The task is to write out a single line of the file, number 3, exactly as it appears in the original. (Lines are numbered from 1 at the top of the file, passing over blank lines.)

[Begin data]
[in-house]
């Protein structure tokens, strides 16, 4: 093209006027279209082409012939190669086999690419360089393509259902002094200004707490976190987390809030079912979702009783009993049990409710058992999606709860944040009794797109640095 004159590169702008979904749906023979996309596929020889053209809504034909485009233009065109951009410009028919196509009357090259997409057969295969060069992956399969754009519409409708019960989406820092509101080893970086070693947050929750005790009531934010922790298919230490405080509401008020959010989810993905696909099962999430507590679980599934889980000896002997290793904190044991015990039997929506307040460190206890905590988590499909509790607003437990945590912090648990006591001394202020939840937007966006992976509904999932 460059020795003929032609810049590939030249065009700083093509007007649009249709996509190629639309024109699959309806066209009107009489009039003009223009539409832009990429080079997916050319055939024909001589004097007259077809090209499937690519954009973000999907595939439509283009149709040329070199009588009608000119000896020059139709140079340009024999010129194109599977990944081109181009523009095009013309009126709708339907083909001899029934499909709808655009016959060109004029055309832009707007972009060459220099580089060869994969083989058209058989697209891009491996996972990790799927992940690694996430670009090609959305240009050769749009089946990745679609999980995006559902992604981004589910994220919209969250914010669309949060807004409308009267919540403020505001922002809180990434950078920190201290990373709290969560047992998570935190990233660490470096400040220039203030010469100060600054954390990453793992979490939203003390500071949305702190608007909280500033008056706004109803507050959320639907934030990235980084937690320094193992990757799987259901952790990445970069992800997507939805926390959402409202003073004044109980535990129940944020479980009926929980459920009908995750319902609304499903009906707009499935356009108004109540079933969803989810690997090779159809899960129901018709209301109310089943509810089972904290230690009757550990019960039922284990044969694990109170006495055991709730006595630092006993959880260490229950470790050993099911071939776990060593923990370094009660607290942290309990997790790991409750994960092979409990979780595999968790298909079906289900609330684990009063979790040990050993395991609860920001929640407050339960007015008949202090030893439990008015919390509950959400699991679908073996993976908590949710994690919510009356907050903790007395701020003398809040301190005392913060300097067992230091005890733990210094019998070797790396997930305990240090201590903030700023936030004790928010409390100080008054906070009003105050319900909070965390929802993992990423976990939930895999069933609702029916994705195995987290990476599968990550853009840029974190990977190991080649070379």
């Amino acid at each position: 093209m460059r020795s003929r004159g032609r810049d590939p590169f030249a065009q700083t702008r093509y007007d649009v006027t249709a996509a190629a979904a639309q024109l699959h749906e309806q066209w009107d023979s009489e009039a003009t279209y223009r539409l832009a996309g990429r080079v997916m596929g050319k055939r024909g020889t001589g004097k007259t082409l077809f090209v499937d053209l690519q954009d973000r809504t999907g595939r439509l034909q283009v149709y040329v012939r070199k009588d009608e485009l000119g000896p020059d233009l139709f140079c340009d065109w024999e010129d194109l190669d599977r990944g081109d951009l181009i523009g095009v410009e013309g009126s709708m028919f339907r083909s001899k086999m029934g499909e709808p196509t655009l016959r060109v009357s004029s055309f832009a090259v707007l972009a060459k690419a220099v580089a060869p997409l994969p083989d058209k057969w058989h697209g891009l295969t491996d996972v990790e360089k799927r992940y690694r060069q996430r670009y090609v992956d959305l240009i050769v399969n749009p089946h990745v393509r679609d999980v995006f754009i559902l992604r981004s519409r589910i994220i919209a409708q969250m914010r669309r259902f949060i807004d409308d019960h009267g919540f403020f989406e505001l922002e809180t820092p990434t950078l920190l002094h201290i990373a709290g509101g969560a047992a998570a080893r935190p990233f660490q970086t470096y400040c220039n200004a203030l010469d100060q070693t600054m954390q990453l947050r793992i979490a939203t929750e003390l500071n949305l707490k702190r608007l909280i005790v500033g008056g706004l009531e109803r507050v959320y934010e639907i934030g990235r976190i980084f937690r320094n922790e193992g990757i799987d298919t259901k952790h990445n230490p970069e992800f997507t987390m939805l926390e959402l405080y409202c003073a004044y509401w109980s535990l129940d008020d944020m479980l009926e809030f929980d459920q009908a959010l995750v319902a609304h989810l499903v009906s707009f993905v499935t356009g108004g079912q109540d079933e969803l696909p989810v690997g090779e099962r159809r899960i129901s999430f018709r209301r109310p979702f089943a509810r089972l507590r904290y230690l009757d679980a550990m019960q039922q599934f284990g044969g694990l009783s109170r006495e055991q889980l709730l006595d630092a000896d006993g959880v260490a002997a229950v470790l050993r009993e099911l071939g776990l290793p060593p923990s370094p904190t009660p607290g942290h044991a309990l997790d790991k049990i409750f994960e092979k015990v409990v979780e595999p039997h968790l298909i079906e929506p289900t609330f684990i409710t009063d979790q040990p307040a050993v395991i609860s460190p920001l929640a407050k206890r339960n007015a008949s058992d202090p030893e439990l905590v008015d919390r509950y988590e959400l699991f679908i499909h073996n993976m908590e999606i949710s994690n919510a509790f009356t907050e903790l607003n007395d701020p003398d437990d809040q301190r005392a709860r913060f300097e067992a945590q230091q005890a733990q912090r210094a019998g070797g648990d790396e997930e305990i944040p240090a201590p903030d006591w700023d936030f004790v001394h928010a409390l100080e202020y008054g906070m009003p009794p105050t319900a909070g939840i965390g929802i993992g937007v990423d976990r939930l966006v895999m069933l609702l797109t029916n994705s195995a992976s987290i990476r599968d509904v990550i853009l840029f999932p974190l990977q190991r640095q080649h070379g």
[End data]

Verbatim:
């Amino acid at each position: 093209m460059r020795s003929r004159g032609r810049d590939p590169f030249a065009q700083t702008r093509y007007d649009v006027t249709a996509a190629a979904a639309q024109l699959h749906e309806q066209w009107d023979s009489e009039a003009t279209y223009r539409l832009a996309g990429r080079v997916m596929g050319k055939r024909g020889t001589g004097k007259t082409l077809f090209v499937d053209l690519q954009d973000r809504t999907g595939r439509l034909q283009v149709y040329v012939r070199k009588d009608e485009l000119g000896p020059d233009l139709f140079c340009d065109w024999e010129d194109l190669d599977r990944g081109d951009l181009i523009g095009v410009e013309g009126s709708m028919f339907r083909s001899k086999m029934g499909e709808p196509t655009l016959r060109v009357s004029s055309f832009a090259v707007l972009a060459k690419a220099v580089a060869p997409l994969p083989d058209k057969w058989h697209g891009l295969t491996d996972v990790e360089k799927r992940y690694r060069q996430r670009y090609v992956d959305l240009i050769v399969n749009p089946h990745v393509r679609d999980v995006f754009i559902l992604r981004s519409r589910i994220i919209a409708q969250m914010r669309r259902f949060i807004d409308d019960h009267g919540f403020f989406e505001l922002e809180t820092p990434t950078l920190l002094h201290i990373a709290g509101g969560a047992a998570a080893r935190p990233f660490q970086t470096y400040c220039n200004a203030l010469d100060q070693t600054m954390q990453l947050r793992i979490a939203t929750e003390l500071n949305l707490k702190r608007l909280i005790v500033g008056g706004l009531e109803r507050v959320y934010e639907i934030g990235r976190i980084f937690r320094n922790e193992g990757i799987d298919t259901k952790h990445n230490p970069e992800f997507t987390m939805l926390e959402l405080y409202c003073a004044y509401w109980s535990l129940d008020d944020m479980l009926e809030f929980d459920q009908a959010l995750v319902a609304h989810l499903v009906s707009f993905v499935t356009g108004g079912q109540d079933e969803l696909p989810v690997g090779e099962r159809r899960i129901s999430f018709r209301r109310p979702f089943a509810r089972l507590r904290y230690l009757d679980a550990m019960q039922q599934f284990g044969g694990l009783s109170r006495e055991q889980l709730l006595d630092a000896d006993g959880v260490a002997a229950v470790l050993r009993e099911l071939g776990l290793p060593p923990s370094p904190t009660p607290g942290h044991a309990l997790d790991k049990i409750f994960e092979k015990v409990v979780e595999p039997h968790l298909i079906e929506p289900t609330f684990i409710t009063d979790q040990p307040a050993v395991i609860s460190p920001l929640a407050k206890r339960n007015a008949s058992d202090p030893e439990l905590v008015d919390r509950y988590e959400l699991f679908i499909h073996n993976m908590e999606i949710s994690n919510a509790f009356t907050e903790l607003n007395d701020p003398d437990d809040q301190r005392a709860r913060f300097e067992a945590q230091q005890a733990q912090r210094a019998g070797g648990d790396e997930e305990i944040p240090a201590p903030d006591w700023d936030f004790v001394h928010a409390l100080e202020y008054g906070m009003p009794p105050t319900a909070g939840i965390g929802i993992g937007v990423d976990r939930l966006v895999m069933l609702l797109t029916n994705s195995a992976s987290i990476r599968d509904v990550i853009l840029f999932p974190l990977q190991r640095q080649h070379g």